"Hitting the Streets to Get Out The Vote," NBC NewsRead more
In line with the Texas-wide GOTV strategy, Dallas Area Interfaith organized several "mega" walks with over five hundred walkers going out into the neighborhoods surrounding their institutions to seek support for their statewide agenda. They have organized five phone bank events to reach out to voters who still have not voted, in addition to organizing training sessions in Fort Worth.Read more
After 400 Albuquerque Interfaith (AI) leaders knocked on doors to pass a February 2010 bond measure including $30 million to be invested in schools serving primarily students of color, the school district attempted to divert $20 million into a large (unjustified) district training facility. Leaders of AI fought back and in September the district decided to delay the project at least two years and return all but $2 million of the diversion to classroom construction and renovation.Read more
"Border Interfaith Gets Basic Services to County Residents," by Wayne Kendrick and Luis Cisneros, El Paso Times
As soon as survivors of the Katrina catastrophe began arriving in the Houston Astrodome, and in the suburbs of Dallas and North Texas, leaders and organizers from The Metropolitan Organization (TMO) and Dallas Area Interfaith (DAI) began identifying potential leaders among the evacuees and teaching them to organize their colleagues in coordination with the local community. Survivors Groups involving thousands of families were organized by West and Southwest IAF affiliates throughout Texas and Louisiana, and successfully addressed issues ranging from restoration of cell phone service to extension of FEMA housing deadlines to absentee ballot GOTV work around the New Orleans elections the next spring.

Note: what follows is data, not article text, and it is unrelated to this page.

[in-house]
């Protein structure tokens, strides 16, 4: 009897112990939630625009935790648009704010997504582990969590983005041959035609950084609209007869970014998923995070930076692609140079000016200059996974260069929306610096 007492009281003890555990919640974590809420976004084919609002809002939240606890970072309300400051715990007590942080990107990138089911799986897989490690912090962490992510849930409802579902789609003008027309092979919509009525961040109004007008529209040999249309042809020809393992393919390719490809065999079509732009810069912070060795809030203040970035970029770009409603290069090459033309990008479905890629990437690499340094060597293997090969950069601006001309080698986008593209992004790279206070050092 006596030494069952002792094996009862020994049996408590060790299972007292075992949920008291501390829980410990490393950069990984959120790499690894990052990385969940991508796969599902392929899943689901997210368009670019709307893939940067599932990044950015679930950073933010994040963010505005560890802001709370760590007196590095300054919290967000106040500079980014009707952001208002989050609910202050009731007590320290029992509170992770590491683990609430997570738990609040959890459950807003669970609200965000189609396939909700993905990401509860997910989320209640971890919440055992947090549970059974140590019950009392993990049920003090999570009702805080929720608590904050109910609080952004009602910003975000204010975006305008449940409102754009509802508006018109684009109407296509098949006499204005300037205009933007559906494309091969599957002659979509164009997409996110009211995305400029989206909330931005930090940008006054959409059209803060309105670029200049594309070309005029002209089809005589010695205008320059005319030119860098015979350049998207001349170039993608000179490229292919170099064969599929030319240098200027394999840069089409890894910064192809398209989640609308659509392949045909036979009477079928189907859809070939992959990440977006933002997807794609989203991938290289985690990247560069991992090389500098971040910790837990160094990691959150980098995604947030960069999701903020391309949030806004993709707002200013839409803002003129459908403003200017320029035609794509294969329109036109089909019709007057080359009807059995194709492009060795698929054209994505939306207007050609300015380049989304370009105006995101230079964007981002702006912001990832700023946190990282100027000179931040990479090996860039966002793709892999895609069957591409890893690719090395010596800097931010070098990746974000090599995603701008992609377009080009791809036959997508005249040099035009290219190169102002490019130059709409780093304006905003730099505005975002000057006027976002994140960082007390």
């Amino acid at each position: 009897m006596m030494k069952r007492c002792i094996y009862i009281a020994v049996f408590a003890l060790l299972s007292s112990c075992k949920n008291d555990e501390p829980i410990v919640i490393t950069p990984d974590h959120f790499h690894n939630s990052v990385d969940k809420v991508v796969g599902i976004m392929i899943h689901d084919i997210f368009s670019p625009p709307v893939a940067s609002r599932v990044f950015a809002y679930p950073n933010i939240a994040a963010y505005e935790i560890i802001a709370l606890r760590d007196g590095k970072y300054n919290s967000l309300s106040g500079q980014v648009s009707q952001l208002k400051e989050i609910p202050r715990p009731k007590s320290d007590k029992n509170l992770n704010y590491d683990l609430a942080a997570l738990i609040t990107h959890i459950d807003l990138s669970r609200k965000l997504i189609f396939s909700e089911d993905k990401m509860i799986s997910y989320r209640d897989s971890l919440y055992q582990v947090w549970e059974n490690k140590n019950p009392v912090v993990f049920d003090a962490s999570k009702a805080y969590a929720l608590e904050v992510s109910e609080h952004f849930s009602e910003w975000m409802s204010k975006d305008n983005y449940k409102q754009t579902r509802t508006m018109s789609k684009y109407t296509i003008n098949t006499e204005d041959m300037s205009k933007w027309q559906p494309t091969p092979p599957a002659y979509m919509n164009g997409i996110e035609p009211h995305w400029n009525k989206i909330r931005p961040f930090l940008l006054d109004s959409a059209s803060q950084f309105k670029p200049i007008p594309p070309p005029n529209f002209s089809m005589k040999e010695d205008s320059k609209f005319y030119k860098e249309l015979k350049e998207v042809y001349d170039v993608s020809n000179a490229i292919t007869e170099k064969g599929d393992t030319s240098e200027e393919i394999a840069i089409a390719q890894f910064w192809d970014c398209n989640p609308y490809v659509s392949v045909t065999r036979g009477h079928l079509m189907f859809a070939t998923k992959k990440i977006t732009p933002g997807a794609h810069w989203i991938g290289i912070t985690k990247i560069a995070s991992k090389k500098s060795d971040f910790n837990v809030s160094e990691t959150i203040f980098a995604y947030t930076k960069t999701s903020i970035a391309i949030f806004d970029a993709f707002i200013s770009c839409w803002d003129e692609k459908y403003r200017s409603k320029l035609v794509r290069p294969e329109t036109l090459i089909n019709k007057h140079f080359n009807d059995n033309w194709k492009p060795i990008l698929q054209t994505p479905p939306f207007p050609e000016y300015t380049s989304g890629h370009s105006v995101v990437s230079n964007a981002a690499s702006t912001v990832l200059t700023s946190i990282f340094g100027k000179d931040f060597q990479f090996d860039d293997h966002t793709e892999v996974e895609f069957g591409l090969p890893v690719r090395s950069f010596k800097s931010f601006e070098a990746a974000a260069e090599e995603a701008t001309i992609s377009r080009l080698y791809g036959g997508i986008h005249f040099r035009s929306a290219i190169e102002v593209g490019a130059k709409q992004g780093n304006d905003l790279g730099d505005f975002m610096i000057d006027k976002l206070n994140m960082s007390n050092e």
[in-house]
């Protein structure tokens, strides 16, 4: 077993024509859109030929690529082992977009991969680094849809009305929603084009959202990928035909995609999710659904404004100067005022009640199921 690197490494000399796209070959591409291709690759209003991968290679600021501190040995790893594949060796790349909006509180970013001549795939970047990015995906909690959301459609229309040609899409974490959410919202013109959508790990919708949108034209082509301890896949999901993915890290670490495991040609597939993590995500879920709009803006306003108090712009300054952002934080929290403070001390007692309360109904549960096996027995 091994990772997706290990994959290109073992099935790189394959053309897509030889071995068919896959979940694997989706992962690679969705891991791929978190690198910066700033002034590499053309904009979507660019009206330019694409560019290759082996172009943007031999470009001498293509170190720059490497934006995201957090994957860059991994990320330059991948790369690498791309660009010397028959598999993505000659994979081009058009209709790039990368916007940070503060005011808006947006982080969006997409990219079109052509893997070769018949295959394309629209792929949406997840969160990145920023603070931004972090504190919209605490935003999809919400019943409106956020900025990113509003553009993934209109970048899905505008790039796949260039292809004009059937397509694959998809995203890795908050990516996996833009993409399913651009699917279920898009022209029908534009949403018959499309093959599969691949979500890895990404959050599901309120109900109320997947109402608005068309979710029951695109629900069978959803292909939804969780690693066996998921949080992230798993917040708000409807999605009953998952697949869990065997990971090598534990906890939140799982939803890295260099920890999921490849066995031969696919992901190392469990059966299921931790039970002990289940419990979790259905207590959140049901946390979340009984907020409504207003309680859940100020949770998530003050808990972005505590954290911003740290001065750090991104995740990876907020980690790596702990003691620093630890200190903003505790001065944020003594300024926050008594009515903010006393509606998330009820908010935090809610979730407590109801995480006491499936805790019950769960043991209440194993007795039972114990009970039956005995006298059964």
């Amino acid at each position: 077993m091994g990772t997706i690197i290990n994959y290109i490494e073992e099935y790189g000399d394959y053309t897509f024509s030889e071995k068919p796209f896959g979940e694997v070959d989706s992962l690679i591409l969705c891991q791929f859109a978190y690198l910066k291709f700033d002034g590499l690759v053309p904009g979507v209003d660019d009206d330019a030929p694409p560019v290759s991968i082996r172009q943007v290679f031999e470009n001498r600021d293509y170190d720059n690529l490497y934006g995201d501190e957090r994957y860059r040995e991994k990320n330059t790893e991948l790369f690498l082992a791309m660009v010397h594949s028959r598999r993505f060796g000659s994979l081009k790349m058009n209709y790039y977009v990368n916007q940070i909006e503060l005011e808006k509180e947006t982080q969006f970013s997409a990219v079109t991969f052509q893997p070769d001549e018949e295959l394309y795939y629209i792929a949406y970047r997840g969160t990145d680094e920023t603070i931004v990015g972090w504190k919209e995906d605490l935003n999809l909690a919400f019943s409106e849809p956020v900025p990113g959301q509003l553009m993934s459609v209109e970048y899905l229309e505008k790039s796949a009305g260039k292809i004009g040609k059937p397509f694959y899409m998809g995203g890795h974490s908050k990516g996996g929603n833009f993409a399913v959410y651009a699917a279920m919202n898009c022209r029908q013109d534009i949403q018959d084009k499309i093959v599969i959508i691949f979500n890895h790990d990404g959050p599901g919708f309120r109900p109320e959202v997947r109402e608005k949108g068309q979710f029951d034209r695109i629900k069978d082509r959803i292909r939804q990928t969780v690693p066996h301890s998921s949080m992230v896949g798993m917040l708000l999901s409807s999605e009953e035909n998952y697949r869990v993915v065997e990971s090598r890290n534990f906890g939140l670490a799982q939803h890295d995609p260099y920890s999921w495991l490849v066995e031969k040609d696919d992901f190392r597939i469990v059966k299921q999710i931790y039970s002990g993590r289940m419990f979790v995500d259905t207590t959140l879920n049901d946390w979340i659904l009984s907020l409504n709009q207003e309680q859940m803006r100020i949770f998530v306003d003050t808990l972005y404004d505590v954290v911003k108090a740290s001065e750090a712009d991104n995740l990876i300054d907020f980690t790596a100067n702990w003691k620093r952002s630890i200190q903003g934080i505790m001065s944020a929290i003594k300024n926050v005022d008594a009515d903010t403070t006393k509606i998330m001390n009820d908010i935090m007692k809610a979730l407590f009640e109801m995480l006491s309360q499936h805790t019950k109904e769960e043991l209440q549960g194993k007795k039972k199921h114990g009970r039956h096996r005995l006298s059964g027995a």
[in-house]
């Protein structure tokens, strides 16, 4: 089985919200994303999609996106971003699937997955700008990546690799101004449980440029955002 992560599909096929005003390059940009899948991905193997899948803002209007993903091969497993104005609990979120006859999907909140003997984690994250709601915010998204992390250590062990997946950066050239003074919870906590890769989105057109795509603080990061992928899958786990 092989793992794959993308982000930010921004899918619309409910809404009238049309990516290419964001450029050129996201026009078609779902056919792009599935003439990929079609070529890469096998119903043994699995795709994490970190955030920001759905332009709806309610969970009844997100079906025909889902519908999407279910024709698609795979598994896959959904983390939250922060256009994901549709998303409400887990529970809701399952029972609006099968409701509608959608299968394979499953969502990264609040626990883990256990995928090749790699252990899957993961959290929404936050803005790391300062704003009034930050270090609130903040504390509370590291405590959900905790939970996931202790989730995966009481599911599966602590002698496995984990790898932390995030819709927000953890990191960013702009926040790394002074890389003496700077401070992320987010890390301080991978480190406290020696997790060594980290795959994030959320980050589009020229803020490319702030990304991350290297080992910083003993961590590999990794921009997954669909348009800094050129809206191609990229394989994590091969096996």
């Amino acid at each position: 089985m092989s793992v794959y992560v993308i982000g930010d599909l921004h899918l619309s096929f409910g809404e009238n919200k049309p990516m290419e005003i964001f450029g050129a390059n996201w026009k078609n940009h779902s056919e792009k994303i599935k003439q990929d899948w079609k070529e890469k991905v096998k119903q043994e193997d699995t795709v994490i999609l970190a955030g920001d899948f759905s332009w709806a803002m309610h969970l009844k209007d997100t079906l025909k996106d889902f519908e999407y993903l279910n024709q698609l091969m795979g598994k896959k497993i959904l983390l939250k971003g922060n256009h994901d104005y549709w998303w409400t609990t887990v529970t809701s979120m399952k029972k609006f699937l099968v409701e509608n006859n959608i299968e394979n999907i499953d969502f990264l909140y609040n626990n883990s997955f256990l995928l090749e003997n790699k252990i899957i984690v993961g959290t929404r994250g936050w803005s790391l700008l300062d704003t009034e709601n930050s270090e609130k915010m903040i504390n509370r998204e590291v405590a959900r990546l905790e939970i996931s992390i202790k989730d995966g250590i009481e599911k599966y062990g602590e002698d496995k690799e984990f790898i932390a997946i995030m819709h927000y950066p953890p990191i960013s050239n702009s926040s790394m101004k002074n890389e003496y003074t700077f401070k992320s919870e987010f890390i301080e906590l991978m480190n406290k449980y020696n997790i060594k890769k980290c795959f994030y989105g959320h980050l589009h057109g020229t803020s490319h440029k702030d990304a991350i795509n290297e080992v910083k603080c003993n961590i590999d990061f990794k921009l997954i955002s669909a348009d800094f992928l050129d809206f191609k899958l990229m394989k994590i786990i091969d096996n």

"Mission Hasn't Ended for Katrina Survivor's Network," Dallas Morning News, 8/29/10
Group Moves Quickly to Reconnect, Organize Astrodome 'Residents', Charles Stewart Mott Foundation, 12/1/05
1,300 institutional leaders from across the state of Texas convened in San Antonio to publicly launch a campaign to turnout 5% of the projected vote in support of their non-partisan agenda for families. This agenda includes workforce development, public education, access to college, healthcare, infrastructure, a stop to Arizona-style anti-immigrant legislation and a balanced plan to address the $18 Billion state deficit. Leaders committed to organizing 2,625 neighborhood walkers to focus on 166 precincts in order to turn out 225,000 voters this fall.Read more